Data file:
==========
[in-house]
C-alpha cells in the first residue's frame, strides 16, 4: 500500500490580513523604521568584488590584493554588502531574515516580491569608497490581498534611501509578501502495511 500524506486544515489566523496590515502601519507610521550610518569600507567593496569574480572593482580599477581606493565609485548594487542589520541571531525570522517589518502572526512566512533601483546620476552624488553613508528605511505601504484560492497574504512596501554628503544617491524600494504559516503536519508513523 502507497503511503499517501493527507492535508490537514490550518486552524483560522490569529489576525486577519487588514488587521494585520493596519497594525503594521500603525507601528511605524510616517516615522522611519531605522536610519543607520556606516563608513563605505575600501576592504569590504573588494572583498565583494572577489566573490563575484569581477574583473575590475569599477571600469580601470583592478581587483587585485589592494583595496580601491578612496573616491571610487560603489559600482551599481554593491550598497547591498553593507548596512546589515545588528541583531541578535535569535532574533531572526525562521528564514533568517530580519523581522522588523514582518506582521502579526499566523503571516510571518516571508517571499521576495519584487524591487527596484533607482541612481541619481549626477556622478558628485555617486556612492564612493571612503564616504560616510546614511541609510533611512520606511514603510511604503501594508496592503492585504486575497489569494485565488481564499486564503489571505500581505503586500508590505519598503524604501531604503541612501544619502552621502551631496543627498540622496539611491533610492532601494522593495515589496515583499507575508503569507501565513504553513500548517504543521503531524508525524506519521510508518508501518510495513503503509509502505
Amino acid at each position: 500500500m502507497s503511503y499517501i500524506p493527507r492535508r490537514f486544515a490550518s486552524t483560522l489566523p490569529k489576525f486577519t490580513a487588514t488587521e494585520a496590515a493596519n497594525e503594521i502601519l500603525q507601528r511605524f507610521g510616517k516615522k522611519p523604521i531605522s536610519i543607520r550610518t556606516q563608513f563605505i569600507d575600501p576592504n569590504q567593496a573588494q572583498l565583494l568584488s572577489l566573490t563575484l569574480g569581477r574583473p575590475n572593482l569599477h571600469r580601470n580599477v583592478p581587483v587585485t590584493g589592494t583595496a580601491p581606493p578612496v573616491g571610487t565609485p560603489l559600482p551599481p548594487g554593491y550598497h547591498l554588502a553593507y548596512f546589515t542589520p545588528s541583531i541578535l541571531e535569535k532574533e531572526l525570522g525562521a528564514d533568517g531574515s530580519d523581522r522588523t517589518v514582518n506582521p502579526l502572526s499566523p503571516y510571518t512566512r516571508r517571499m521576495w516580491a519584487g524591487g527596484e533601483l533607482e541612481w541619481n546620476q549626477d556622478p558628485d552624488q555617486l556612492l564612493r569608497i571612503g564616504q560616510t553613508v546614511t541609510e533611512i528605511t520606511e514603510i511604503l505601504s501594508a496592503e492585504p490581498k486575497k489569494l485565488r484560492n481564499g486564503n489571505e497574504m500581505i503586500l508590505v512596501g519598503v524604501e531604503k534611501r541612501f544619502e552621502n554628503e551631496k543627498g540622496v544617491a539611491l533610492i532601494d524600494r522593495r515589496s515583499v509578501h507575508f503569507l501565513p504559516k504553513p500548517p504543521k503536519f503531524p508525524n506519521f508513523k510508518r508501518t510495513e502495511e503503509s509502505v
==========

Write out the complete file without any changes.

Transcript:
[in-house]
C-alpha cells in the first residue's frame, strides 16, 4: 500500500490580513523604521568584488590584493554588502531574515516580491569608497490581498534611501509578501502495511 500524506486544515489566523496590515502601519507610521550610518569600507567593496569574480572593482580599477581606493565609485548594487542589520541571531525570522517589518502572526512566512533601483546620476552624488553613508528605511505601504484560492497574504512596501554628503544617491524600494504559516503536519508513523 502507497503511503499517501493527507492535508490537514490550518486552524483560522490569529489576525486577519487588514488587521494585520493596519497594525503594521500603525507601528511605524510616517516615522522611519531605522536610519543607520556606516563608513563605505575600501576592504569590504573588494572583498565583494572577489566573490563575484569581477574583473575590475569599477571600469580601470583592478581587483587585485589592494583595496580601491578612496573616491571610487560603489559600482551599481554593491550598497547591498553593507548596512546589515545588528541583531541578535535569535532574533531572526525562521528564514533568517530580519523581522522588523514582518506582521502579526499566523503571516510571518516571508517571499521576495519584487524591487527596484533607482541612481541619481549626477556622478558628485555617486556612492564612493571612503564616504560616510546614511541609510533611512520606511514603510511604503501594508496592503492585504486575497489569494485565488481564499486564503489571505500581505503586500508590505519598503524604501531604503541612501544619502552621502551631496543627498540622496539611491533610492532601494522593495515589496515583499507575508503569507501565513504553513500548517504543521503531524508525524506519521510508518508501518510495513503503509509502505
Amino acid at each position: 500500500m502507497s503511503y499517501i500524506p493527507r492535508r490537514f486544515a490550518s486552524t483560522l489566523p490569529k489576525f486577519t490580513a487588514t488587521e494585520a496590515a493596519n497594525e503594521i502601519l500603525q507601528r511605524f507610521g510616517k516615522k522611519p523604521i531605522s536610519i543607520r550610518t556606516q563608513f563605505i569600507d575600501p576592504n569590504q567593496a573588494q572583498l565583494l568584488s572577489l566573490t563575484l569574480g569581477r574583473p575590475n572593482l569599477h571600469r580601470n580599477v583592478p581587483v587585485t590584493g589592494t583595496a580601491p581606493p578612496v573616491g571610487t565609485p560603489l559600482p551599481p548594487g554593491y550598497h547591498l554588502a553593507y548596512f546589515t542589520p545588528s541583531i541578535l541571531e535569535k532574533e531572526l525570522g525562521a528564514d533568517g531574515s530580519d523581522r522588523t517589518v514582518n506582521p502579526l502572526s499566523p503571516y510571518t512566512r516571508r517571499m521576495w516580491a519584487g524591487g527596484e533601483l533607482e541612481w541619481n546620476q549626477d556622478p558628485d552624488q555617486l556612492l564612493r569608497i571612503g564616504q560616510t553613508v546614511t541609510e533611512i528605511t520606511e514603510i511604503l505601504s501594508a496592503e492585504p490581498k486575497k489569494l485565488r484560492n481564499g486564503n489571505e497574504m500581505i503586500l508590505v512596501g519598503v524604501e531604503k534611501r541612501f544619502e552621502n554628503e551631496k543627498g540622496v544617491a539611491l533610492i532601494d524600494r522593495r515589496s515583499v509578501h507575508f503569507l501565513p504559516k504553513p500548517p504543521k503536519f503531524p508525524n506519521f508513523k510508518r508501518t510495513e502495511e503503509s509502505v